Kerry Promises to "Win" the War on Terror
In a rare moment of candor a few days ago, George Bush admitted that the war on terror can not be won.
Instead of agreeing with this sensible statement (and using it as a basis to criticize Dubya's hopelessly utopian foreign policy), Kerry pounced like a computer-programed attack robot:"We can, we must and we will win the war on terror." How utterly predictable, hollow, and dare I say girly man. Kerry had the same knee jerk anti-Bush response when Bush suggested that we might withdraw troops from Korea.
Dubya has now reversed himself too on his previous admission that we can not win the war on terror, of course. But that strikes me as a different matter, at least in this case. When Dubya said he now thinks we will win after all, he was just returning to his old post 9-11 mantra (after a small and temporary diversion). Kerry is supposed to offer an alternative vision, or so he tells us.
I wonder if my friend Jacob Levy, and other Libertarians for Kerry, are beginning to reassess wether Michael Badnarik (despite his wacky qualities) might not be so bad after all.
David T. Beito - 9/4/2004
I agree that a Kerry presidency would probably be a good thing for the GOP. This a strong argument for voting for Kerry but when I need more than that (and Kerry has not given me more than that) to throw my vote his way.
In any case, after Dubya's bounce, and Kerry's self-destructive midnight speech, this election might end up as a mere formality. Kerry is proving to be a terrible candidate.
Gus diZerega - 9/3/2004
I dop not expect to be very pleased by a Kerry Presidency, if we get one. But I think we will at least continue to have a fere society in which to try and make our cases.
Zell miller really put the current Republican position pretty explicitly - and was loudly cheered for doing so - criticism of the President in time of 'war' is treason. Since this 'war' is likely to go one for years, draw your conclusions on that one. A unified fairly disciplined part with THAT as its attitude - the right wing has been undermining the legitimacy of dissent in this country ever since taking power - might just be more than our constitution can withstand.
Consider also that it is creating a corporatist machine where the people's money goes to corporations who then return a chunk of it as campaign contributions. This creates a necessity for the Republicans to spend heavily at the national level so they will have lots to give corporate allies who in turn give them lots of contributions.
The issue is not so much pro-Kerry as anti-Bush - and especially anti-Republican machine. The right wing will make a President Kerry's life miserable anyway, and may go back to opposing the expansion of bureaucracy which it isn't now, and we will probably get Supreme Court appointments that have more sympathy fopr the Bill of Rights.
To me it's a no brainer.
John Arthur Shaffer - 9/3/2004
I agree that on the face of it Kerry and Dubya don't seem much different. However, I do believe Kerry would abandon the policy of preemption - at least a good first step away from the dangerous neocon path of Bush.
Kerry's problem is he chickened out when it mattered. He voted for Iraq and now Iraq is hardly even mentioned as a campaign issue, despite August resulting in a huge spike in U.S. casualties (see juancole.com). Clearly the cynical, hastily debated vote on Iraq, just months before an election, is still paying big dividends for Dubya.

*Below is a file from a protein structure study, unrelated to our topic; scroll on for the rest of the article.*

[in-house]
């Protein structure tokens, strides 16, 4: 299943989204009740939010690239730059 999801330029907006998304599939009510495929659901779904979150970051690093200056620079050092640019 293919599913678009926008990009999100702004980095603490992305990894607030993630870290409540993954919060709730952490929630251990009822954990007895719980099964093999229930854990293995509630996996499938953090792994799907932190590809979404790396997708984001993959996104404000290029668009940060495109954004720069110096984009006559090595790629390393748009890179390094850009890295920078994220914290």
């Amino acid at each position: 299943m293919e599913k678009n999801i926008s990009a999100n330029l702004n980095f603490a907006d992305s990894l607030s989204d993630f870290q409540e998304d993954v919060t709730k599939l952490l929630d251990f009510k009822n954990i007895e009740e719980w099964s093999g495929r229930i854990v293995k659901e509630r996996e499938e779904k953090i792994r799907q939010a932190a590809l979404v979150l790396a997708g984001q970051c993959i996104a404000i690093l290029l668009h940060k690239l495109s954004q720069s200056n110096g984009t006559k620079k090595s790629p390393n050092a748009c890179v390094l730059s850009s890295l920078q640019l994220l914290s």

David T. Beito - 9/2/2004
I am not rejecting Kerry because of his stands on deomestic policy. It is pretty much a wash between him and Dubya on that.
War criminal? Well, I rather like the John Kerry of 1971 and would vote for him if were running today. I think that the best speech in his life (at least that I have seen) was his testimony back in the early 1970s to the Foreign Relations Committee. But that was not the same John Kerry.
On foreign policy, I simply can't see a significant difference between Dubya and Kerry. I don't live in swing state but can't see how my single vote would make any difference in the election even if I did.
Gus diZerega - 9/2/2004
As Arthur Silber's 'Of catastrophic Success' post below makes very very clear, Bush is a murderer on a grand scale. His administration has also attacked our civil and political liberties and done things which I think would drive David Beito mad if they were done by a Democrat. No Child Left Behind, anyone?
Kerry is uninspiriing - but unless you want to go back to his Vietnam years and accuse him of murder - which I hope no decent person would do in this context - there is no moral equivalency at all between the two men. Even if all that matters to some 'libertarians' is tax deferments (there has been no tax cut - just moving the bill for present increased spending from people today to people tomorrow) a divided government would be safer for us all than one under the control of either party.
Voting Libertarian iIN A SWING STATE is simply self righteous posturing.
Sheldon Richman - 9/1/2004
I am sure glad my one vote won't make a bit of difference and therefore I can stay home and spend my time more wisely. I don't know what I'd do if my vote would make a difference.
John Arthur Shaffer - 9/1/2004
Isn't the basic problem that this is even called a war on terror? Like the war on drugs, poverty, etc. (wars that cannot be "won") they simply become a mechanism for larger government both at home and abroad.
The Republicans have bludgeoned the public with this simplistic war rhetoric and have used it as an excuse/rationalization for everything they've done.
As regards to Kerry, it seems he's grasping at straws at this point after being nuked by the Swift Boat vets. He is a pathetic candidate indeed. Before too long there won't be any reason for Levy to vote for Kerry to stop Bush - that train has left the station.
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